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How to Repair Drywall Ceiling Water Damage – Part 3

How to Repair Drywall Ceiling Water Damage – measure, cut and install the drywall repair panel then finish the drywall ceiling.

This repair is continued from How to Repair Drywall Ceiling Water Damage – Part 2.

Measure and Cut the Drywall Repair Panel

I purchased a 2ft x 2ft x 1/2in drywall panel for about $4 and marked a 6in by 6.5in square section to fit the hole I cut in the basement ceiling. Make the repair panel about 1/8 to 3/16 inch smaller (length and width) than the ceiling hole so the panel doesn’t bind. If you have a scrap piece of drywall laying about, that will also do fine. The curve in the edge of the panel in this photo is a fish-eye artifact from the camera lens.

2ft x 2ft Drywall Repair Panel

2ft x 2ft Drywall Repair Panel

Install the Ceiling Drywall Repair Panel

Here’s the drywall repair panel compared to the water damaged drywall section cut from the ceiling. I used a sawzall blade to the cut the repair panel because it has finer saw teeth for a cleaner cut.

Drywall Ceiling Repair: Repair Panel Compared to the Water Damaged Section

Drywall Ceiling Repair: Repair Panel Compared to the Water Damaged Section

The drywall repair panel is trimmed to fit with the utility knife and fastened with four drywall screws to the plywood backer board and the suspended ceiling metal runners:

Drywall Ceiling Repair Panel Fastened with Screws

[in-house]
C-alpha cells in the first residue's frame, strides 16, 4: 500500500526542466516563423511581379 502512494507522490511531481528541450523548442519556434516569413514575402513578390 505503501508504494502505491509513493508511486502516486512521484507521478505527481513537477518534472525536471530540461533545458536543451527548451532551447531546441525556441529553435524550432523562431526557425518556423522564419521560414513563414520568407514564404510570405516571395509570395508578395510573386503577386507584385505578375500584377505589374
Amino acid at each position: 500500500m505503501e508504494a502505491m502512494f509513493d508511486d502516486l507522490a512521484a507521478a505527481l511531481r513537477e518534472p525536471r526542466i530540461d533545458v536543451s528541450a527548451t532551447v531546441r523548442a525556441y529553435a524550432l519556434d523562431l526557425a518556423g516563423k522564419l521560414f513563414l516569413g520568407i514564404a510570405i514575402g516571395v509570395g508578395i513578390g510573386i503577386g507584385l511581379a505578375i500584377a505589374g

Drywall Ceiling Repair Panel Fastened with Screws

Tape and Mud the Drywall Repair Panel

Self-adhesive fiberglass drywall joint tape is applied to the four joints of the repair panel. A thin coat of joint compound applied with a 4″ or 6″ blade. You can see the weave of the fiberglass tape if you look closely:

Drywall Ceiling Repair: Fiberglass Tape and Drywall Joint Compound

Drywall Ceiling Repair: Fiberglass Tape and Drywall Joint Compound

I forgot to take a photo of the fiberglass joint tape before I applied joint compound to the ceiling. This next photo illustrates the process from a job I was doing on the wall:

Drywall Finishing: Drywall Joint Compound over Fiberglass Tape

Drywall Finishing: Drywall Joint Compound over Fiberglass Tape

Apply Finish Coats of Joint Compound

Immediately after the fiberglass tape joints are mudded (“mud” is slang for drywall joint compound), spread a thin coat of drywall compound using the 12-inch blade and feathering the edges. Don’t delay because those feather thin layers of mud start to dry in minutes and will gum up the blade leaving gouges in the finish.

Tip: With drywall compound, “less is more“. The less you put on the less sanding you’ll have to do later.

Water Damage Drywall Ceiling Repair: Finishing with a 12 inch Drywall Blade

Water Damage Drywall Ceiling Repair: Finishing with a 12 inch Drywall Blade

The next photo is the ceiling patch after the first application of drywall compound with the 12 inch blade. I let this dry overnight before sanding:

Water Damaged Drywall Ceiling: Finishing the Repair Panel

Water Damaged Drywall Ceiling: Finishing the Repair Panel

Drywall Finishing – Wet Sanding